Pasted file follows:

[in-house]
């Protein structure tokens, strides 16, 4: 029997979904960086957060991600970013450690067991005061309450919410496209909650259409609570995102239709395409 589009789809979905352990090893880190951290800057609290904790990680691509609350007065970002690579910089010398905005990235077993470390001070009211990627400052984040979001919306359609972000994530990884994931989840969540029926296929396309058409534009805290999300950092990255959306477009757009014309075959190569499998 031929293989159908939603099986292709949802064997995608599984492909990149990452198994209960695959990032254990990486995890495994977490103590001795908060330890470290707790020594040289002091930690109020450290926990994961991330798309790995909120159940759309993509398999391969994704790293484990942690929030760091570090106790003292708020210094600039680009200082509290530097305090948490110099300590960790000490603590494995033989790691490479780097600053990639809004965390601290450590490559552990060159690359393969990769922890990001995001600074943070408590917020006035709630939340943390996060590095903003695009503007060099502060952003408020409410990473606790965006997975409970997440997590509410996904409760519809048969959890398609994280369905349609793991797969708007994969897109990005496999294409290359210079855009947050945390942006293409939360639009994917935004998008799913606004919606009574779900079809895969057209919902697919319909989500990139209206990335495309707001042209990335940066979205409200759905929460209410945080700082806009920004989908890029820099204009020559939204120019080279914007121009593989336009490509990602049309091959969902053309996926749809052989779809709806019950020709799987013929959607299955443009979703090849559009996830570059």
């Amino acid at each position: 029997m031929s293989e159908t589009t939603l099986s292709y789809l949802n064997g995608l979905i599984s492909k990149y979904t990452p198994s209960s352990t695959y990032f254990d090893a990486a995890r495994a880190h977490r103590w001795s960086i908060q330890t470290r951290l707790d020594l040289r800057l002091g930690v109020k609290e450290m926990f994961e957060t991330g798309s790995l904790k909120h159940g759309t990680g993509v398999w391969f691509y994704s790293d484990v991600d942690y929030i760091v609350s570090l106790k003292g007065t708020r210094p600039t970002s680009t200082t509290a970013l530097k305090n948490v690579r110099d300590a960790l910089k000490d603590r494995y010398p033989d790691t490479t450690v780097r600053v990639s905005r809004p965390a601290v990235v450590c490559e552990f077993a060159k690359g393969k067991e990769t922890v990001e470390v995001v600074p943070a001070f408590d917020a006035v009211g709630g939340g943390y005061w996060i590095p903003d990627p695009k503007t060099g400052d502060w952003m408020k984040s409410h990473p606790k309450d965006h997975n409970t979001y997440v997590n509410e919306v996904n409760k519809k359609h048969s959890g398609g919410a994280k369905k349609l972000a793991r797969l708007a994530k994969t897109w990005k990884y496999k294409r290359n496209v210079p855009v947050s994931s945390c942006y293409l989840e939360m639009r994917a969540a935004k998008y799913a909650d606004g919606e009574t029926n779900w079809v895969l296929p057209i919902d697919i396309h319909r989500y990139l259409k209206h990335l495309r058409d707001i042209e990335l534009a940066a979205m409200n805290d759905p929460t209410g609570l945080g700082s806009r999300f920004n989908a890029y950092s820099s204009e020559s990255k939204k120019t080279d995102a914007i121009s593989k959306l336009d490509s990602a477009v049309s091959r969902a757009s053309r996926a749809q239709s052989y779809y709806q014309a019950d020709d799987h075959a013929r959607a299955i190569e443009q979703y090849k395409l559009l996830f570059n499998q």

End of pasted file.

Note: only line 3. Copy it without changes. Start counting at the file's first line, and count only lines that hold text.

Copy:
């Amino acid at each position: 029997m031929s293989e159908t589009t939603l099986s292709y789809l949802n064997g995608l979905i599984s492909k990149y979904t990452p198994s209960s352990t695959y990032f254990d090893a990486a995890r495994a880190h977490r103590w001795s960086i908060q330890t470290r951290l707790d020594l040289r800057l002091g930690v109020k609290e450290m926990f994961e957060t991330g798309s790995l904790k909120h159940g759309t990680g993509v398999w391969f691509y994704s790293d484990v991600d942690y929030i760091v609350s570090l106790k003292g007065t708020r210094p600039t970002s680009t200082t509290a970013l530097k305090n948490v690579r110099d300590a960790l910089k000490d603590r494995y010398p033989d790691t490479t450690v780097r600053v990639s905005r809004p965390a601290v990235v450590c490559e552990f077993a060159k690359g393969k067991e990769t922890v990001e470390v995001v600074p943070a001070f408590d917020a006035v009211g709630g939340g943390y005061w996060i590095p903003d990627p695009k503007t060099g400052d502060w952003m408020k984040s409410h990473p606790k309450d965006h997975n409970t979001y997440v997590n509410e919306v996904n409760k519809k359609h048969s959890g398609g919410a994280k369905k349609l972000a793991r797969l708007a994530k994969t897109w990005k990884y496999k294409r290359n496209v210079p855009v947050s994931s945390c942006y293409l989840e939360m639009r994917a969540a935004k998008y799913a909650d606004g919606e009574t029926n779900w079809v895969l296929p057209i919902d697919i396309h319909r989500y990139l259409k209206h990335l495309r058409d707001i042209e990335l534009a940066a979205m409200n805290d759905p929460t209410g609570l945080g700082s806009r999300f920004n989908a890029y950092s820099s204009e020559s990255k939204k120019t080279d995102a914007i121009s593989k959306l336009d490509s990602a477009v049309s091959r969902a757009s053309r996926a749809q239709s052989y779809y709806q014309a019950d020709d799987h075959a013929r959607a299955i190569e443009q979703y090849k395409l559009l996830f570059n499998q």